Dying well begins with living well. Nearly 40 years ago, one of my best friends from Seattle called me. His words were: “Fred, I am really afraid. The doctor told me a few minutes ago that I have multiple myeloma cancer.” I was speechless because for 20 years I had avoided funerals and death talk like the plague. This was because my mother had died of pancreatic cancer. 

Chuck Hepworth’s tragic phone call opened my senses to the great pain I suffered during my mother’s dying days. I recalled the first time my nostrils experienced the smell of death. It haunted me. This death smell came back to me during the Hep call. I did not like it.

Chuck asked me to walk with him through his death journey. Of course, it was against my nature, but love conquered my fears. I went to oncology with Chuck, spent hours with him, and spoke at his funeral. On Chucks’ death bed he asked my wife Susie, and his wife Hope, to step out of the hospital room. This big, athletically fit man was down 80 pounds in weight and only able to whisper. Within only inches from my right ear, he whispered: “Fred, I never thought it would come to this, but I know Jesus is the same, yesterday, today, and forever.”I will give you three other recent, near-death examples.

  • Years later on a vacation to Cabo San Lucas, I met Bill Brick, a Denver real estate tycoon. We met cooking at the community BBQ. Bill had asked his two best friends to join him for his final Mexico trip. Bill had metastatic prostate cancer. Bill asked me to help him die peacefully. Obviously, at that time this was not a request I cherished. However, for a week I made smoothies for his breakfast. Personally, I read a chapter of Henri Nouwen’s good book which had a chapter titled What Do You Say to a Dying Man?  Of course, the answer was: “Nothing. You listen.” That I did and later mailed him my book Meet My Head Coach. Through the book, Bill found Jesus Christ as His Savior, and he died well.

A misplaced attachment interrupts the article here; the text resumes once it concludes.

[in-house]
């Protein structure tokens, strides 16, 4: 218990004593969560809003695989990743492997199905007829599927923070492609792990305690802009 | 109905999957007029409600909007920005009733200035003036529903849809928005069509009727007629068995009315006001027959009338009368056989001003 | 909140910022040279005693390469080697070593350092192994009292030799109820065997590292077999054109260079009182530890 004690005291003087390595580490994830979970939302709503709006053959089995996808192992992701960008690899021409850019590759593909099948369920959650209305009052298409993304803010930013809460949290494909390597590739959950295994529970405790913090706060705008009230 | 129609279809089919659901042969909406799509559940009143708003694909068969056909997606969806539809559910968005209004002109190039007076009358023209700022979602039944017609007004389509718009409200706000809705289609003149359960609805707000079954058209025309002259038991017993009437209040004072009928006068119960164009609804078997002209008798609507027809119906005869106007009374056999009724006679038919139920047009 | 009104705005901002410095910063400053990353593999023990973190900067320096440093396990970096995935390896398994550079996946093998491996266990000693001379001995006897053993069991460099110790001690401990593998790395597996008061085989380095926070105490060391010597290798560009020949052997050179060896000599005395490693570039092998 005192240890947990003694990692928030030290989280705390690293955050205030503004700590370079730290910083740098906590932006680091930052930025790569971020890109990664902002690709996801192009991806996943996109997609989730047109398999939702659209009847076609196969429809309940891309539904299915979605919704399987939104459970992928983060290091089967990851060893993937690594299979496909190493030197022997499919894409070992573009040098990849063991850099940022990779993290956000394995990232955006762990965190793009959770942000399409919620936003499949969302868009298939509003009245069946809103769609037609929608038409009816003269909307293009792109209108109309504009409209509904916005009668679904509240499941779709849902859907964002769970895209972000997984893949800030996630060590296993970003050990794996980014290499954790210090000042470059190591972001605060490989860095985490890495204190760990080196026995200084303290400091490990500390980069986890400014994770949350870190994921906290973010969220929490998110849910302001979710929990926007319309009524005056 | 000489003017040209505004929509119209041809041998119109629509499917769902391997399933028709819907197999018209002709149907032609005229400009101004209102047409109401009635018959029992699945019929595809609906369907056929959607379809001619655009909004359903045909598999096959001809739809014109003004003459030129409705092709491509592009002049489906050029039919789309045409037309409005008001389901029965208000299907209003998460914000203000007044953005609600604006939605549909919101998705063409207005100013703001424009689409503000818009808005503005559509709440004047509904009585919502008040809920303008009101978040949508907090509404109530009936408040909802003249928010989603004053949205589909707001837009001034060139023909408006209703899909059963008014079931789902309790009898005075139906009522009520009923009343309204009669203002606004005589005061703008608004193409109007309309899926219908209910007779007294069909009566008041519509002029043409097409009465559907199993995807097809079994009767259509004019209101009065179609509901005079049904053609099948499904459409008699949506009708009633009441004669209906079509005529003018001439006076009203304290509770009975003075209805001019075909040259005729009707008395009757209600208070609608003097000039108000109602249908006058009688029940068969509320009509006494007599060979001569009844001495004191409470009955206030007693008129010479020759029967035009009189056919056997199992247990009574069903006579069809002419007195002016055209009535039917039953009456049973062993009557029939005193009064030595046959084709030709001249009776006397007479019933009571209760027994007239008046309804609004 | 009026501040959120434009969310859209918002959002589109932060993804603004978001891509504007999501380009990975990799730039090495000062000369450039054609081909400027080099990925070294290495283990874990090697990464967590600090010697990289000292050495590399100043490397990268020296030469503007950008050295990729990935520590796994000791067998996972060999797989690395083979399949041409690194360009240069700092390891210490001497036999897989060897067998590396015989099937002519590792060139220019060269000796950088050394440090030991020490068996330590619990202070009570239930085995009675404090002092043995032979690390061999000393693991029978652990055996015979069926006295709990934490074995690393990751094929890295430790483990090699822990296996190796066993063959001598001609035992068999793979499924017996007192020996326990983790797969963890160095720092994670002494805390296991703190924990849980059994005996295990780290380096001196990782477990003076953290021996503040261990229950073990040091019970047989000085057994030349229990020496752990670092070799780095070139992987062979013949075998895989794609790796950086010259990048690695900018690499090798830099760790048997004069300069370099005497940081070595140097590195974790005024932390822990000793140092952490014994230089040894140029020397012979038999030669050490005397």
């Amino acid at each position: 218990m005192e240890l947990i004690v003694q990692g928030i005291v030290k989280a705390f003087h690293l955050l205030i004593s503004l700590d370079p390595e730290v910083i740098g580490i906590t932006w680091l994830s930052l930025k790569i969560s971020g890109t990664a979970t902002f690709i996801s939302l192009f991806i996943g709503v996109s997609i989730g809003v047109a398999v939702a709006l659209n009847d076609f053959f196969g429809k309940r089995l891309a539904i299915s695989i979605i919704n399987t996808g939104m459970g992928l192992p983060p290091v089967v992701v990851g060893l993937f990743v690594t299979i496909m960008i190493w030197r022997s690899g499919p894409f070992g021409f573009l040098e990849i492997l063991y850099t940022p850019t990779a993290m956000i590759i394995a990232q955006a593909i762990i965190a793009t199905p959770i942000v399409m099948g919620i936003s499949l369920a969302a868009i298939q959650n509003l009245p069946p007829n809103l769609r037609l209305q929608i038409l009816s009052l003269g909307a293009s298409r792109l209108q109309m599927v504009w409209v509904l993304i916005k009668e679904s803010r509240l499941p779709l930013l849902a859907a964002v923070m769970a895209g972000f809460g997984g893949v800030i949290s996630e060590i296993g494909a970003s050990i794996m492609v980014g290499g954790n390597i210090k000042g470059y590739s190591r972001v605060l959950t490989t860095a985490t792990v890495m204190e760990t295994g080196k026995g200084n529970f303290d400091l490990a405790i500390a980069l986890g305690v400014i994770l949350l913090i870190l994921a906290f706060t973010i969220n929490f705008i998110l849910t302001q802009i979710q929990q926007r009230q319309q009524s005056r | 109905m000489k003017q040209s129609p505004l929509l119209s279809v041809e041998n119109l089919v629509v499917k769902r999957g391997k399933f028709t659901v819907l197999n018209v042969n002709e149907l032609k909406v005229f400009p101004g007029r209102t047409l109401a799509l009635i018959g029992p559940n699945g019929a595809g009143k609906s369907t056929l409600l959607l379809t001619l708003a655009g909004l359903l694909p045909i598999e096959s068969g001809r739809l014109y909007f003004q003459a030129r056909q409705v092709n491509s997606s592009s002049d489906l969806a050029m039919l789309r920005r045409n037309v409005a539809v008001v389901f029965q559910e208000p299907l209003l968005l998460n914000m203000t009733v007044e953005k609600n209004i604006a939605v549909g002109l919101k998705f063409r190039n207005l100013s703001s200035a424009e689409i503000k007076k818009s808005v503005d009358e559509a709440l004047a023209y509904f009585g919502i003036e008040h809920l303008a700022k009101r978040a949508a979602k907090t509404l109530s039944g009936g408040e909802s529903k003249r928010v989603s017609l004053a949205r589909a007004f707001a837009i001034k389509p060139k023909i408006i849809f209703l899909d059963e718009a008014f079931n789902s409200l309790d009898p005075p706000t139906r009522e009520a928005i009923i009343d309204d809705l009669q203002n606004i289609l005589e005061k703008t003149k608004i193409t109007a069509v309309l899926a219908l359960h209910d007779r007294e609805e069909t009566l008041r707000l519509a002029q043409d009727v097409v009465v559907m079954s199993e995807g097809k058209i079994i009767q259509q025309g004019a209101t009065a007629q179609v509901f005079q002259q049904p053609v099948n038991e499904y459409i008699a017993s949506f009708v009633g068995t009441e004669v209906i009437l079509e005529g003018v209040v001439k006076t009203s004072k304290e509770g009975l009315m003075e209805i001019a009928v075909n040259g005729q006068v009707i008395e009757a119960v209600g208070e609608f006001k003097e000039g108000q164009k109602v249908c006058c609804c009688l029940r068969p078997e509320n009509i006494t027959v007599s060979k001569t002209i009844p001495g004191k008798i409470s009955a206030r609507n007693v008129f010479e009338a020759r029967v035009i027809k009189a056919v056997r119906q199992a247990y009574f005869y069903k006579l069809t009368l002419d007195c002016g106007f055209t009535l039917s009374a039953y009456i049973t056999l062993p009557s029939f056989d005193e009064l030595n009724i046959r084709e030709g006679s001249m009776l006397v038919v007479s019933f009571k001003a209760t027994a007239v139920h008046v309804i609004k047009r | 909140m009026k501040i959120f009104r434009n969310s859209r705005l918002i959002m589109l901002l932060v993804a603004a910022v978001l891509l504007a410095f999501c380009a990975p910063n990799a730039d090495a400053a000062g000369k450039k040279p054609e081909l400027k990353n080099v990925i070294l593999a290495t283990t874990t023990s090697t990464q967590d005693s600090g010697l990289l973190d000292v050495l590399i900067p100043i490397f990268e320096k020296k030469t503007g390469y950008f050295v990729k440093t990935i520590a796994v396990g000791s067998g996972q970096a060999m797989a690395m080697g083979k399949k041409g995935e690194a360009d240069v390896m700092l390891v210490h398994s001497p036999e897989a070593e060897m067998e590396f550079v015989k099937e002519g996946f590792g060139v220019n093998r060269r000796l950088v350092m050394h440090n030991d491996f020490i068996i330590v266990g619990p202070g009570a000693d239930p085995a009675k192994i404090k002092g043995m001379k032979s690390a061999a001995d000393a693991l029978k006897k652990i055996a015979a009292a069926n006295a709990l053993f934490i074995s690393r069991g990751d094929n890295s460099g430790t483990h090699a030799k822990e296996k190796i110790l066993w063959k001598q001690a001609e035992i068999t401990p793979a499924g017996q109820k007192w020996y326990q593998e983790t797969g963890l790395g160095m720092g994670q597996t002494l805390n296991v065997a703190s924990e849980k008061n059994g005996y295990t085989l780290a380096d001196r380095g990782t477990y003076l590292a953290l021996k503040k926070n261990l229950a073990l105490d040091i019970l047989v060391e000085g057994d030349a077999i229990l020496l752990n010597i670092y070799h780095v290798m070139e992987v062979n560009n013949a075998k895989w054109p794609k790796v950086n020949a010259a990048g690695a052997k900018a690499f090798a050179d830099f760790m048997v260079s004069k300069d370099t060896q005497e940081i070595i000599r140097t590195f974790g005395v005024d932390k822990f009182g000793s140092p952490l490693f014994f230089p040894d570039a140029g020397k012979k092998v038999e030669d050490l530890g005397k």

• Yesterday, a quadriplegic hero of mine asked: “What are you going to do to have fun for the next 30 minutes?” This was a question his father taught him to ask. My friend went on to say: “If you can win the moment, you can win the hour, and then you can win the day.”
  • This past week a retired king-of-a-man cooked a BBQ. The next morning his wife found him in his chair sleeping and then discovered he was dead. No warning; no goodbyes.

This is not going to happen to Fred Crowell. I write this letter as if it is my last. At this moment in time, my last words to you are: “I love you, and I encourage you to live well so you can die well.” Living well means squaring all accounts so you will not have wished you had said “I love you” or “I forgive you.”In the Bible, Jeremiah was a priest and a prophet during a very stormy and stressful time in the world. His words from God are the best for living and dying well: “Let not the wise man boast of his wisdom, or the strong man boast of his strength, or the rich man boast of his riches, but let him who boasts boast about this: that he understands and knows Me, that I am the Lord who exercises kindness, justice, and righteousness on earth, for in these I delight” (Jeremiah 9:23-24).